When you decide to have your wedding on farm land, with only a single track and numerous fields, you soon realise you need to point your guests, and their cars, in all the right (or left?) directions. Even at a smaller venue, a single sign pointing out the venue, the bar, the toilets, and the parking can add a touch of personality, along with great wedding photography
opportunities and detail shots.
Little tricks such as buying colour matched tester pots of paints from your local DIY store, self adhesive vinyl lettering, using a mitre block for cutting the arrows, all help to create great looking and coordinated wedding
Since making these signs for our wedding last year, some of the them have been left outside and have all survived the winter - proving these signs can be put in place days, or even weeks before the event.
To make these signs you'll need the following:
- Treated outdoor timber planks offer better weathering, and also better texture for creating a distressed look.
- White timber undercoat paint, just to make sure you get the best top coat colour.
- White emulsion, I finished off an old half used indoor white wall paint.
- Tester pot of colour matched emulsion, I took a bridesmaid dress fabric swatch and the wrapper from our chocolate favours to the DIY shop.
- Tools required include: saw, mitre block (cheap to pick up a plastic one), workbench, clamps, paint brushes, and sand paper for the distressed look.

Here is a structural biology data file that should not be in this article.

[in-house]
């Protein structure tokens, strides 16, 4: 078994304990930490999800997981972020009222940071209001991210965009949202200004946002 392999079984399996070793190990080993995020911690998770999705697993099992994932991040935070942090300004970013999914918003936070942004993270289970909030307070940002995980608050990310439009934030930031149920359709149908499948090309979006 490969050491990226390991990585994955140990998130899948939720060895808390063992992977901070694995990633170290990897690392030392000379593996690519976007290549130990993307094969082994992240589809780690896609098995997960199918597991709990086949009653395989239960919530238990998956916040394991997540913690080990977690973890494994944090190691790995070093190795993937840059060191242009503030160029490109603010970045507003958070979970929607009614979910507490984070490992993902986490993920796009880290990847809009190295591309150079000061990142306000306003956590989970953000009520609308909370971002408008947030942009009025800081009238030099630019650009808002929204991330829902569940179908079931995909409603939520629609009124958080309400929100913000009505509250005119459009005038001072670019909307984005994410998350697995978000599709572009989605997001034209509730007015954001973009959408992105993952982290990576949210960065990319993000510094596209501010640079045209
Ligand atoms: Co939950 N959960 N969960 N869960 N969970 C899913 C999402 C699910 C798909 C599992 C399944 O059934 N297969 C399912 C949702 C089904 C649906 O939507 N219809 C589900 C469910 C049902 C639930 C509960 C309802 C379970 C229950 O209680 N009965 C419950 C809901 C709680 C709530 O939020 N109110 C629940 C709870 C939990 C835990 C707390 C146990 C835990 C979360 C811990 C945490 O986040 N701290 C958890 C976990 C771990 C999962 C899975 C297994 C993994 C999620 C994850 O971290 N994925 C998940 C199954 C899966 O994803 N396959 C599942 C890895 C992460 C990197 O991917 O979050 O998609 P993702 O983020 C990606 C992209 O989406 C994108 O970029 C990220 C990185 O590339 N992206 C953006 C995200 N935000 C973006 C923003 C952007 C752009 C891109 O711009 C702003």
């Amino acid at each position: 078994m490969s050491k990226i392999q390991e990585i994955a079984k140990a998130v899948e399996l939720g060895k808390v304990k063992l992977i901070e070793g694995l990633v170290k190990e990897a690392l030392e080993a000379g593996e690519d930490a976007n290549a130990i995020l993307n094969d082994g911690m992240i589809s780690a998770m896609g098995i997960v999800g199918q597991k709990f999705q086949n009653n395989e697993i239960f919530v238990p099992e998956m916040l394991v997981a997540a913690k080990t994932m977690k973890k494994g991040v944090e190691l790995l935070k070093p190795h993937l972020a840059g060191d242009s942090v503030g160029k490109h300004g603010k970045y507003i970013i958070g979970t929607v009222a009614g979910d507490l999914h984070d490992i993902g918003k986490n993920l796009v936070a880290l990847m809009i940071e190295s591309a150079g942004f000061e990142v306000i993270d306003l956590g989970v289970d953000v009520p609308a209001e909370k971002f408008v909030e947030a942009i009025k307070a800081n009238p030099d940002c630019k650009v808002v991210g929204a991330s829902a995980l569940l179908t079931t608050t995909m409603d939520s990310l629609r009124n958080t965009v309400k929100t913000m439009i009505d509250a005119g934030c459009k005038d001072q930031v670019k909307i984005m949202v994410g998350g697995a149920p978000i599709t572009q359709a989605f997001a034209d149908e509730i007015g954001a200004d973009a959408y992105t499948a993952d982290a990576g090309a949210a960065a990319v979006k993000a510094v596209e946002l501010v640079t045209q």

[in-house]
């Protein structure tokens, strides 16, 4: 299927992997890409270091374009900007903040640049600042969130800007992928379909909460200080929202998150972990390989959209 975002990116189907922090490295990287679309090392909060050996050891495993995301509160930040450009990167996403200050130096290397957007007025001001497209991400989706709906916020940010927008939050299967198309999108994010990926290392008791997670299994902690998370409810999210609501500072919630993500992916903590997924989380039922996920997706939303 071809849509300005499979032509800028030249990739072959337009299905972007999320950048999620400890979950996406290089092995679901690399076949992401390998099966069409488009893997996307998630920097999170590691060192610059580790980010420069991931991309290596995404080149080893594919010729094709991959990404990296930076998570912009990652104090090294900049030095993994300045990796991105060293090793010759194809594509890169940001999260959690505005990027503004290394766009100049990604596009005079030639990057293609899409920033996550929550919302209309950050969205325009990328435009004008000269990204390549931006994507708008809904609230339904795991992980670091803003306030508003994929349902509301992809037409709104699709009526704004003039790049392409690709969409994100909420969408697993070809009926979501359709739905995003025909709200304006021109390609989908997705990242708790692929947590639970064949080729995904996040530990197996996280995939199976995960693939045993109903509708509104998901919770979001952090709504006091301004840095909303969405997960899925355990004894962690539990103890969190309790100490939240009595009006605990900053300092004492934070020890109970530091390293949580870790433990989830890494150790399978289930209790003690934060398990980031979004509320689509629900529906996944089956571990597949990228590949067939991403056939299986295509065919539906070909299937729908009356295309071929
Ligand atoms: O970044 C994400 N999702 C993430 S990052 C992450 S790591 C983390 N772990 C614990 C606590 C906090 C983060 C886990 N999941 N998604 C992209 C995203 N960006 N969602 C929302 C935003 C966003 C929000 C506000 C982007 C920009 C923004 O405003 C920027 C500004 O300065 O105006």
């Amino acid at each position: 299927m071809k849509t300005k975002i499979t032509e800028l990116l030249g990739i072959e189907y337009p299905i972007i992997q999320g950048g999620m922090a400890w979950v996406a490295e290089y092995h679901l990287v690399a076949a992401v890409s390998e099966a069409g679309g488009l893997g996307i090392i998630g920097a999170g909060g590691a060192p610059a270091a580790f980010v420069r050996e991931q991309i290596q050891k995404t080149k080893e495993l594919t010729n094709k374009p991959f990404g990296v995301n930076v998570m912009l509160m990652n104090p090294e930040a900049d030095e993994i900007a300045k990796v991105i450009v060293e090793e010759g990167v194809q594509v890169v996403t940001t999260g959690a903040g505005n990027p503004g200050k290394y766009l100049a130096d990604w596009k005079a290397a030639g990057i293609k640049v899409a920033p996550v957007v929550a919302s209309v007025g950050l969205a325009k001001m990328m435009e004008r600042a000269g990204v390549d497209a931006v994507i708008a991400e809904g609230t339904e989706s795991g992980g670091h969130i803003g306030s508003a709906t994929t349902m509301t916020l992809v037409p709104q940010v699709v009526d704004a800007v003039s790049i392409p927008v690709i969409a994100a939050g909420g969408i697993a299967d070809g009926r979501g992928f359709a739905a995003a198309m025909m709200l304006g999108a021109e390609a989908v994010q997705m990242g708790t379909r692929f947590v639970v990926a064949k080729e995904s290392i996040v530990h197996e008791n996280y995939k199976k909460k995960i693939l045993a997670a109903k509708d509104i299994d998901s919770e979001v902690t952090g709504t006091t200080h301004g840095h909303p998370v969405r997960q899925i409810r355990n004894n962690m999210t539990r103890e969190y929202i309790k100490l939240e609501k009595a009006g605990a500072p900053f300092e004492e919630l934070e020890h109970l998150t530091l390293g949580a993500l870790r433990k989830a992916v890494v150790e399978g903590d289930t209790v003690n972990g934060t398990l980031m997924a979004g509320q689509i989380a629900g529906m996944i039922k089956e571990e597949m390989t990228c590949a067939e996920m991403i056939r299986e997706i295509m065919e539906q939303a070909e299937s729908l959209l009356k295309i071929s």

- Depending on how you wish to display the signs, you'll need a drill for holes to hang them, or hammer and nails to create freestanding signposts.
STEP 1 - choose your lettering
The first thing you'll need to do is decide on your signage, "Bar" or "bar", "toilets or "lavvy", and place an order. We simply Googled "self adhesive vinyl lettering" and ended up using a company called sew-n-print.co.uk (http://www.sew-n-print.co.uk/
). Admittedly, the website is trapped in the 90's but the functionality and service was everything I needed. The reason why you need to order your lettering first, is although you can choose the height you won't know the final width - and this will help you to cut the signs to fit the lettering.
STEP 2 - cut the signs
After the vinyl lettering arrives, you'll be able to measure up and cut the timber. A mitre block will help to cut perfect 45 degree edges (the arrow points), but it isn't necessary to use one.
STEP 3 - painting
Start by undercoating the signs white, the first coat the paint will soak into the wood, but a few coats of emulsion will create bright white signs. Finally finish a single face with a couple of coats of your colour matched paint, or if you have enough paint cover the whole sign. Leaving the signs to dry between coats, this step can take a few days to complete.
STEP 4 - sanding
With the signs painted, you can now sand back some of the colour to highlight the texture of the wood and bring through the white paint beneath.
STEP 5 - stick on the letters
With the painting and sanding finished, the final task is to stick on the lettering. Instructions should come with your letters on the best way to get a good finish.
You can recreate signs of all shapes, sizes, and colours. The gallery included with this post shows the variety of signs we made to coordinate with our wedding. We matched colours to the seafoam bridesmaids dresses, the light brown groomsmen suits, and the bright pink favour wrappers. We went even further and made chalkboards using chalkborad paint with colour matched frames for the bar, cake table, and buffet, each with a little message for our guests.